US 2011036 A
Description (OCR text may contain errors)
f KVAloNrrle-.o`snirss "Patented Aug. 17935 i 2.011,03@ o 1 ...CASING RLLER Y Y Andre'xvavVv I. Colmerauer, Redondo leachv,` Calif. VApplicimm February 2o, lesa-sealNo.171a156 l .35:laims.
` My invention relatesfto casing rollers such asV fare used for swedging out pipe orcasingwhen it hascollapsed. f1 1, f ,1
In oil well operations it is common practice in many fields to line the well `with tubularr casing. This casing is usually cemented in place andcan not be removed .from the wellwithout damaging it beyond repair. It is not` uncommon forlwellcasing to collapse in one or more places due to various reasons such as rock'pressure,` shiftingl-frnia-v tions, crooked wells, earthquakes, crthe placing of too much weight on the casing while cementing it in place. When casing has collapsed for `any reason it is commonV practice to attempt to bring it back to its normal tubular shape.VV The swedges commonly used for this/purpose are called casing rollers and usually consist" of a cylindrical, wedge shaped body adapted to be? screwed on the lower end of a string of; drill pipe and provided with series of small rollers mounted on pins secured in recesses in 'the body.- `The swedge is rotated and pushed downwardly bythe `drill pipe until it has forcedit's way thru theco'llapsedportion of the casing." ,Y i f A* The trouble with theusualfca'sing rollers is that the bearing pressure onthe small-roller pins is so 4great that the rollers, 4pins and bearings wear excessively rapidly and in many instances therollers and pins Vare unable' towithstand 'the "pressure necessary to swedge out th casinglk It is an objectof `the present invention are greatly reduced.
Another object is tdprovide a casing roller hav-` ing a much greater bearing area than is'possible -with rollersrof the usual design; y l
. Another object is to provide acasingrollerlhavi y fingan eccentric swed'ginggaction` whiohexerts great lateral pressure against the casing.`
Other objects and advantages will be apparent from a study of the followingspecifications and the accompanying drawing `wherein Figure 1 is a sectional elevation of onfornof my `invention in which'the rol-lersl'and body are cylindrical and the'rollers are mounted on eccentric sleeves. l
Figure 2 is a Ysectionaltelevation of 'another form, of my inventionin which the rollers: are
` cylindrical, the body is eccentric, and 4there are to provide a casingv roller in which the bea-ring pressures a cylindrical bodyI 4provided at its upper end with a4` threaded `portion 2 adapted to be connected to a string offrotary drill pipe `(not shown). The body may'be'provided with central axial uid :passage 3 altho 'this is not essential. A series of 'U cylindrical rollers 4 are mounted. on the body with 4their axes' parallel to the vertical axis of the body. Interp-osed Vbetween each roller and the body is an Feccentric bushingor sleeve -5which is nonro'tatablyf;` secured` to. the body by any suitable means `such as the key 6. The rollers 4 are freely rotatable on thesleeve's 5 but are held from longitudinal movement by any suitable means. In the `present'instance Vthe body diameter is reduced as shownat 'i forming a shoulder 8 which prevents upward movementI of the rollers and sleeves on the body. The lower end of the body is provided withal nose in the form of a wedge shaped cone -9 rotatably secured to the body by any suitable means,"'for example, aring of balls IB fitting in complementary-grooves I I and I2 in the cone and body respectively. The balls are inserted thru an opening I3 in the cone and are heldin place by a screw plug im' I prefer that the body I be reduced in1 diameter at the lower end. as shown at -I5 where` the cone 9 is attached, and I also prefer 'thatthe reduced portion I5` be eccentric` to the body,V as shown. The-lower extremity ofthe body I I is reduced to a still smaller diameter and is preferably tapered as; shown at I6 to receivea corre- Ispending taperin the cone 9. The cone retains v -`the rollers from moving downwardly on the body. Any. number, of rollers 4 may be provided, as devsired.V Thexsleeves Sare keyed in position so that ,the eccentric Y portions are` oppositely disposed `around the periphery of the body.v Obviously the body I-could be provided with eccentric bearing .surfaces integral with the body (as shown in Fig. 2) so -that the sleeves 5 might be cylindrical instead of eccentric. By successively reducing the .diameter of the body lanyV desired number of rolllers can be used.` Y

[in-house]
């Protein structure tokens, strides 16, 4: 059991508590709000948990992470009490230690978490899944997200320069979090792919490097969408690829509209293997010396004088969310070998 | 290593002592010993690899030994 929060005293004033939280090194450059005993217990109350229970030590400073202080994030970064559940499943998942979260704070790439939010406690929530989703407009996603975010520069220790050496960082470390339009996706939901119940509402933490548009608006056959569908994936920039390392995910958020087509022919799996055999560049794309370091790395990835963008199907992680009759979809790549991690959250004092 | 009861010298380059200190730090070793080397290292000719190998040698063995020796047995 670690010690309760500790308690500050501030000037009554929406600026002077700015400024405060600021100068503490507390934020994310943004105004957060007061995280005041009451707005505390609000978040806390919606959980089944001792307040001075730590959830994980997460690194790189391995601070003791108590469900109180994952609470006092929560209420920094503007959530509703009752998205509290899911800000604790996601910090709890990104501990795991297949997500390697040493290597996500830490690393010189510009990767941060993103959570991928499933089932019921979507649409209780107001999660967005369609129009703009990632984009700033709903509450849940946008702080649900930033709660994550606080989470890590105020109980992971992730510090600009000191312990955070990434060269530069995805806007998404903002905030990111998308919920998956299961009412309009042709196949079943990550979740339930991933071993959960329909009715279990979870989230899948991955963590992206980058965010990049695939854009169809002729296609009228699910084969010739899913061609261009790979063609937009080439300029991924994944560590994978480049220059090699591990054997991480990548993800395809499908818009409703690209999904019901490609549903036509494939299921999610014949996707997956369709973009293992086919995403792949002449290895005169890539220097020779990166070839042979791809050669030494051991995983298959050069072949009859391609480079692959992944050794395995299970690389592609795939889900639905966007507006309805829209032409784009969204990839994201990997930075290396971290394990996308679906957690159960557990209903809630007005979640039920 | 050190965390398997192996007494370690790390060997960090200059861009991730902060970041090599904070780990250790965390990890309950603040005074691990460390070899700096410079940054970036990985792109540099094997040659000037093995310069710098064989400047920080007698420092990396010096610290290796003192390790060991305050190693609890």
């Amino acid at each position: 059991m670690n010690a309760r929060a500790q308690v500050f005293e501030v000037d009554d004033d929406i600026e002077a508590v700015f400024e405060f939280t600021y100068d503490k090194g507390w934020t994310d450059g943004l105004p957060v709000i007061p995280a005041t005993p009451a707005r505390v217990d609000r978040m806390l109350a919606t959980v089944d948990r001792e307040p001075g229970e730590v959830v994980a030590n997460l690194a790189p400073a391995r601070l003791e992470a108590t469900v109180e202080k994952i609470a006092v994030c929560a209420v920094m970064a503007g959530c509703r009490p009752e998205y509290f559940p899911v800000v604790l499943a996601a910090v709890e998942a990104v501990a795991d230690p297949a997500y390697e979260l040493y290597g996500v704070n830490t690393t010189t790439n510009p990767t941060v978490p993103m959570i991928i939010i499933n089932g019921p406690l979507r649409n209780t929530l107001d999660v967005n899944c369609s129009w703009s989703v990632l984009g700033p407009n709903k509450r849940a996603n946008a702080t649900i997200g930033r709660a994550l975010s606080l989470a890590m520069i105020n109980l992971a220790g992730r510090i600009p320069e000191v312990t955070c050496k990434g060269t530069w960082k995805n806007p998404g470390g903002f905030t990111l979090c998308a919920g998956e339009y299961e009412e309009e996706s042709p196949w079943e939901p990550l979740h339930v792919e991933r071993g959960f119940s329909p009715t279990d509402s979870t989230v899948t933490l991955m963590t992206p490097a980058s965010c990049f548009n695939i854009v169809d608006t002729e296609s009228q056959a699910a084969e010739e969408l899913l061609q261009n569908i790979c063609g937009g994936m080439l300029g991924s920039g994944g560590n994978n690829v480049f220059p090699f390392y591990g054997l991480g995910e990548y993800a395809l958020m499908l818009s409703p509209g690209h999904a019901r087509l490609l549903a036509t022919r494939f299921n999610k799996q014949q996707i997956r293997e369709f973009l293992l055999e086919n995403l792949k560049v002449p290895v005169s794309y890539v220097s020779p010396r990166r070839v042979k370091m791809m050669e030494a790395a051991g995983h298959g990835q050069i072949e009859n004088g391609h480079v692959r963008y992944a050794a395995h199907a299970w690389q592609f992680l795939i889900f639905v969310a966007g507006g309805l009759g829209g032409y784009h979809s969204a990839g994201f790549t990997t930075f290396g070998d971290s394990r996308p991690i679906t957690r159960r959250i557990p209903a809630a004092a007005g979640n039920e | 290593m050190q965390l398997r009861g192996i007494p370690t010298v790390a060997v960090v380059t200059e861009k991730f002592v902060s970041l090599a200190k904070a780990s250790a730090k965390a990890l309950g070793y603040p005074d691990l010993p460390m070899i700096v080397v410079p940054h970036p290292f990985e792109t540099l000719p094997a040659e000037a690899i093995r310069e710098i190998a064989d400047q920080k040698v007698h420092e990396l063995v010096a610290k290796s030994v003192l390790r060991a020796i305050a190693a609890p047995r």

j The rollers mayfall be of the same diameter or they maybe of different diameters with the larger rollers at thei top of the tool and the smaller roll ers atvthe'lower end. InFig. l I have shown the threedower rollers asbeing of` equal diameters andgsmaller than the two `upper rollers `which are "of equal but largerdiameters, I have found this .tapered `construction to be particularly useful in rolling casingV which is most-diicult'to expand withaseries of straight rollers. Y
In operation, the body .I is attached to the lower end of astring of rotary drill pipe and .loweredfnieihe .Well Casing until the sleeve 5 rests upon the collapsed portion of the casing. The drill pipe and body are then rotated and gradually lowered thru the casing. The reduced portion of the cone 9 readily enters between the collapsed walls of the casing and as the body is rotated the' eccentrics force the rollers 4 and cone 9 outwardly against the casing walls with great lateral pressure. The rollers 4 do not rotate on the casing wall and therefore do not wear out the casing. whichis an important factor. The large bearing area between theeccentric sleeves 5 and the rollers 4 results in greatly reduced bearing pressures and consequently lengthens the life of the tool considerably and makes it possible to apply greater pressures than can be successfully applied to casing rollers of the usual type. The cone 9 and the adjacent body at l5 and l5 receive the greatest Wear and 'may be hardened in any suitable manner as by carburizing, nitriding or hard facing. The rollers, sleeves and body may also be hardened if desired.A